The technical aspects of the music were overcome by Great Gwent in fine style (no doubt helped by the fact that the piece formed the center piece of their annual course earlier in the year) whilst the somber moods of introspection in the middle section were also well captured, helped by a very broad and spacious reading from Russell Gray. Individual players took the opportunity to shine whilst the general ensemble had a security, especially in the lower brass.

They followed it with an intelligent bit of musical planning and Philip Wilby's ‘Partita', a much lighter and warmer work that allowed for much more expression and a sense of vibrancy to become apparent.  There was further excellent work on show from all the main soloists, especially in the horn in the second movement and the trombone playing of Aled Williams throughout which brought him the prize as ‘Best Instrumentalist' on the day.

Russell Gray carefully ensured that his band had something in reserve to keep them on track to the very end, and although there were evident signs of fatigue in the closing sections it was rounded off in fine style. 

Rochdale Borough Youth were the other challengers on the day under the direction of Ian Porthouse, and they started in excellent fashion with a cracking account of the test piece that was well balanced and had plenty of attention to detail throughout.

All together now... Rochdale's back row give it their all

The opening movement was slightly more up tempo than their rivals and as a result it had a better flow and a less fractured feel. There was also some splendid individual work from the solo cornet and soprano, whilst the other main lines were well handled and the general ensemble supported with clarity and style.

The darker more somber second movement was also well played with a warm tone and although the trombones were a touch weak an excellent euphonium contribution and a neat soprano were real highlights. A more robust approach to the third movement also worked well and although it just got a little harsh to end it was a well crafted performance, intelligently led from the MD and which for us was a couple of points ahead of Greater Gwent.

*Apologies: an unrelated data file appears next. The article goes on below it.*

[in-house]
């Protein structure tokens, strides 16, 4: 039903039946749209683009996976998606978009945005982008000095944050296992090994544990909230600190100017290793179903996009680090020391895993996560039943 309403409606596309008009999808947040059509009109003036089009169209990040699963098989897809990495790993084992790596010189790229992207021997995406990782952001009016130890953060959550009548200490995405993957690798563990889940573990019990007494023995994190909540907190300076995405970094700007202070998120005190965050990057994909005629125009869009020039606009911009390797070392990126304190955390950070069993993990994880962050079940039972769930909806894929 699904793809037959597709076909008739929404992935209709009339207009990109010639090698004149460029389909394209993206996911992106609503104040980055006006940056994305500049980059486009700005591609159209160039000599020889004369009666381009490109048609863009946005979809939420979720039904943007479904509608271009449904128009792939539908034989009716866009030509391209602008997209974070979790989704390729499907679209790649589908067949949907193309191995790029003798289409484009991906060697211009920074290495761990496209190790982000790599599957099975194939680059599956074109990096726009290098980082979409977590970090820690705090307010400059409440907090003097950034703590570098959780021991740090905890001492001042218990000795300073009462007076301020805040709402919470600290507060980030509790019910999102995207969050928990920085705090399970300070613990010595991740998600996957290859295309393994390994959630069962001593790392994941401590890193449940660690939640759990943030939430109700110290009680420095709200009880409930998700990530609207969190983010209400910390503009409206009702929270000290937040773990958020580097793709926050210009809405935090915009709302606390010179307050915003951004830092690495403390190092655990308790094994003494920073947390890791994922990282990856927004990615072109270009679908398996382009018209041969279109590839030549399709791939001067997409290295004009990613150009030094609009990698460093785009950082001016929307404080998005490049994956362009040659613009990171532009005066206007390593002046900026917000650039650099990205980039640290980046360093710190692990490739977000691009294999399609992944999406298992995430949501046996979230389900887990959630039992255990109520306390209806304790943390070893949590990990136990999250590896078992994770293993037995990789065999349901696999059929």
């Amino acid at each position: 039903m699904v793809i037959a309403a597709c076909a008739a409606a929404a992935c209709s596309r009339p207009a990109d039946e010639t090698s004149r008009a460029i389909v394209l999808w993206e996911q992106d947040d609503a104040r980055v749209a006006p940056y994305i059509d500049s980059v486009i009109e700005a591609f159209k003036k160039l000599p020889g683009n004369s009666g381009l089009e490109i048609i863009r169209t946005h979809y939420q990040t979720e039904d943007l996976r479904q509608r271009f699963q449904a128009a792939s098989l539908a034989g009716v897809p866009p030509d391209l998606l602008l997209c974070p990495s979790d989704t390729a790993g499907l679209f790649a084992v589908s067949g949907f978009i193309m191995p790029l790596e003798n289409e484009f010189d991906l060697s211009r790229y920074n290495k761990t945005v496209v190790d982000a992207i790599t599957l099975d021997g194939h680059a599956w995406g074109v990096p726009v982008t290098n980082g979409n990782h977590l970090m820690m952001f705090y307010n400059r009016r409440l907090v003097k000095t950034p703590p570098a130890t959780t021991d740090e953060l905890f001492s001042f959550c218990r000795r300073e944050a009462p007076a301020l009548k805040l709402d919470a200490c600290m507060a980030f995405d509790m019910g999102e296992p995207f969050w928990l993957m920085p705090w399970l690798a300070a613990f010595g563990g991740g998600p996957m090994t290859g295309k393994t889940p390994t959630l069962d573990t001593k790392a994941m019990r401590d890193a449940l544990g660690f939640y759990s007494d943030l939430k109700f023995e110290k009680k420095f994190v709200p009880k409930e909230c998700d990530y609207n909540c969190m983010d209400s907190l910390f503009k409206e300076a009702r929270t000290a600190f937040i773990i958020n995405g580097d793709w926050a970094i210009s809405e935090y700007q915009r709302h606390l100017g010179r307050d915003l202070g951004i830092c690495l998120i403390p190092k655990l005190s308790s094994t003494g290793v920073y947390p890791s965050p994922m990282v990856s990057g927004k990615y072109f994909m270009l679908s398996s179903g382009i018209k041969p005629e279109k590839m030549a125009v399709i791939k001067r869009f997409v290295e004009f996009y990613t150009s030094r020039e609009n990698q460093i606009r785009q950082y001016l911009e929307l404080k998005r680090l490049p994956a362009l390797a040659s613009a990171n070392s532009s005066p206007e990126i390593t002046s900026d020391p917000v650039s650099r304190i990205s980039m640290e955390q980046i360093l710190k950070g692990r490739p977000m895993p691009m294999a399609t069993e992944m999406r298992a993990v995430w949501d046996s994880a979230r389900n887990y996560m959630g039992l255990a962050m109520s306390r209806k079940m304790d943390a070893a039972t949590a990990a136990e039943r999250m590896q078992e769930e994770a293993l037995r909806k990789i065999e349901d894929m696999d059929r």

The difficulty of playing two quite demanding test pieces for young players was evident however with their choice of James Curnow's ‘Trittico' as their second piece.

Full of rhythmic and technical difficulties it was perhaps a slightly too ambitious choice to perform for the band. A weak start lacked detail and although once more there were fine efforts from the leading individual players, the lack of bass led foundation and weaknesses in certain sections meant that it soon became something of a struggle.  Ian Porthouse kept a tight rein on the dynamics and the tempos to help maintain his resources, but the one thing he could not do was stop the stamina banks from being depleted way before the end and it all came to a rather weak conclusion.  

Did the Premier Championship give us an indication to whether or not the future of our movement is rosy or not then? Not really. Having just the two bands on show told us nothing we already knew. There are plenty of talented youngsters out there, perhaps technically more advanced than ever, but musically still very naïve and still prone to playing with a distinct lack of warmth to their tone.

Greater Gwent fully deserved their first place, although it certainly wasn't a 24 carat gold performance. Meanwhile Rochdale should also be proud of their efforts, although perhaps on this occasion ambition outstretched ability with their second piece. Theirs perhaps more readily deserved a Silver, award, but a sterling silver one at that. 

Iwan Fox.